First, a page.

By Michel Rose and Gabriela Baczynska
BRUSSELS/PARIS, Oct 7 (Reuters) - A French EU lawmaker who
chairs the European Parliament's fisheries committee told
Reuters there could be no annual quota negotiation in a trade
deal with Britain, sticking to a tough line from Paris that
could make a Brexit deal more difficult.
The EU and Britain are locked in crunch negotiations to get
a deal on a post-Brexit trade ties in place before an end-year
deadline. Agreement on fish is one of three stumbling blocks.
The EU wants to secure consistent rights to fish in British
waters, an issue important for France where coastal fishing
communities are politically influential. Britain wants a deal
more like that of non-EU member Norway, under which quotas are
set each year.
Two EU diplomatic sources said other member states in the
bloc are trying to get France to compromise. But, speaking to
Reuters, the EU Parliament's fisheries committee's chairman,
Pierre Karleskind, said avoiding annual negotiations over access
and quotas was one of "our red lines".
"Who will invest in a fishing boat worth 3 million euros if
they don't know whether they have the right to fish in two years
time?" said Karleskind, a member of French President Emmanuel
Macron's liberal bloc. The EU parliament must approve any deal.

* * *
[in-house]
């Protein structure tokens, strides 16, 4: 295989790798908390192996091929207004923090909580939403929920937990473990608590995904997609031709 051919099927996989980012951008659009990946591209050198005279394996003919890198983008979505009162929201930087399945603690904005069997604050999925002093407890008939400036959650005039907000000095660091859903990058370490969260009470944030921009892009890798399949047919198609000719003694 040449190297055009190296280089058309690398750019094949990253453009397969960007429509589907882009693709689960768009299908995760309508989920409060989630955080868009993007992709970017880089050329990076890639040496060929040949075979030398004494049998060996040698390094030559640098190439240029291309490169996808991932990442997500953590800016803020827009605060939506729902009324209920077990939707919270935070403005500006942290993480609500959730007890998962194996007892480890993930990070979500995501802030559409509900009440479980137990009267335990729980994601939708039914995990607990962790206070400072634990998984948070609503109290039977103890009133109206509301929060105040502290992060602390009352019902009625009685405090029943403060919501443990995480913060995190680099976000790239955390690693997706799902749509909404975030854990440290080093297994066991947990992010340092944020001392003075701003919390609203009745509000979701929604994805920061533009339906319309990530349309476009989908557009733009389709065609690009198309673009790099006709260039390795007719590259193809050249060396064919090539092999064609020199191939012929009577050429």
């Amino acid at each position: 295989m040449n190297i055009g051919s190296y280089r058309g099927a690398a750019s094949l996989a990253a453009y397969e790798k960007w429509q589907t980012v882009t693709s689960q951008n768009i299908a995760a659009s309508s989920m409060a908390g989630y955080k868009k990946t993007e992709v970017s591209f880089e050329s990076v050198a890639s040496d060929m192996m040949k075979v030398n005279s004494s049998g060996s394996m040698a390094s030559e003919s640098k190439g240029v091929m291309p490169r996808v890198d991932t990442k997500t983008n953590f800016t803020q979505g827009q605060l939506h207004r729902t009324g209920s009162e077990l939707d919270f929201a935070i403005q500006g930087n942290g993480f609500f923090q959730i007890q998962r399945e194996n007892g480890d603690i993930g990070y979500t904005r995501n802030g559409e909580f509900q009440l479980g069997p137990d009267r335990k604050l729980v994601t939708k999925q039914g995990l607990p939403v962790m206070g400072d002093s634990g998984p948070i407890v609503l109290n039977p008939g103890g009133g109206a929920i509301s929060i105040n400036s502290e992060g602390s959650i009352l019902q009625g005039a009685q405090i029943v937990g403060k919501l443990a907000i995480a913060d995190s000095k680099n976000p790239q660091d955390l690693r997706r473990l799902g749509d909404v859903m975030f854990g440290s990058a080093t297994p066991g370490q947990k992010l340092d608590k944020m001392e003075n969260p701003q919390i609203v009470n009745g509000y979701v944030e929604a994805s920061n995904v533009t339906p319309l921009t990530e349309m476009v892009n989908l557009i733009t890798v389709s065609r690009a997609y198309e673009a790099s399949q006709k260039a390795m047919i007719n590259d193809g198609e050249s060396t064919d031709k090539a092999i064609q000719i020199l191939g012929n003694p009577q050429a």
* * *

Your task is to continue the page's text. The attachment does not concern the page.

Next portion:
The bloc has long said annual fishing quota negotiations are
unacceptable, but sources have signalled a possible compromise.
Germany, which wants a trade deal to prevent tariffs hurting
its automakers, is seen as pushing for a deal on fish. Britain
and Norway reached a separate fishing agreement, which German
Chancellor Angela Merkel said proves "agreements can be found".
Some diplomats in the bloc told Reuters France would need to
budge if there is to be a deal.
"The French realise full well that their demands on
fisheries were unrealistic. We need them to climb down at some
point," said an EU diplomat who follows Brexit and spoke under
condition of anonymity.
Karleskind said some countries at last week's EU summit had
initially voiced a "vague" willingness to compromise on fishing,
but that even those with no claims in the North Sea understood
unity was important.
"They quickly get back into line as soon as we start
talking about it," he said. "You could ask 'why should Greece
care about fishing in the North Sea?'. But if we show weakness
in the face of claims in the North Sea, what signal are we
sending to Turkey in the Mediterranean?"
EU Brexit negotiator Michel Barnier met Merkel on Monday and
is also due to meet French President Emmanuel Macron. EU sources
said one purpose of the meetings is to ease French reluctance to
compromise. Barnier is also due to call EU fisheries ministers
including in Denmark, Ireland, Germany and Poland.
Britain and the EU made considerable progress in talks last
week, including on aligning social benefits, according to
sources in the EU who were left believing an agreement was
But there was no breakthrough on fisheries or the other two
most contentious issues - fair competition and ways to settle
disputes. The two sides have given until mid-October to assess
if a deal is in the making, but sources told Reuters the EU is
gearing up to keep negotiating until as late as mid-November.
(Writing by Gabriela Baczynska, Editing by)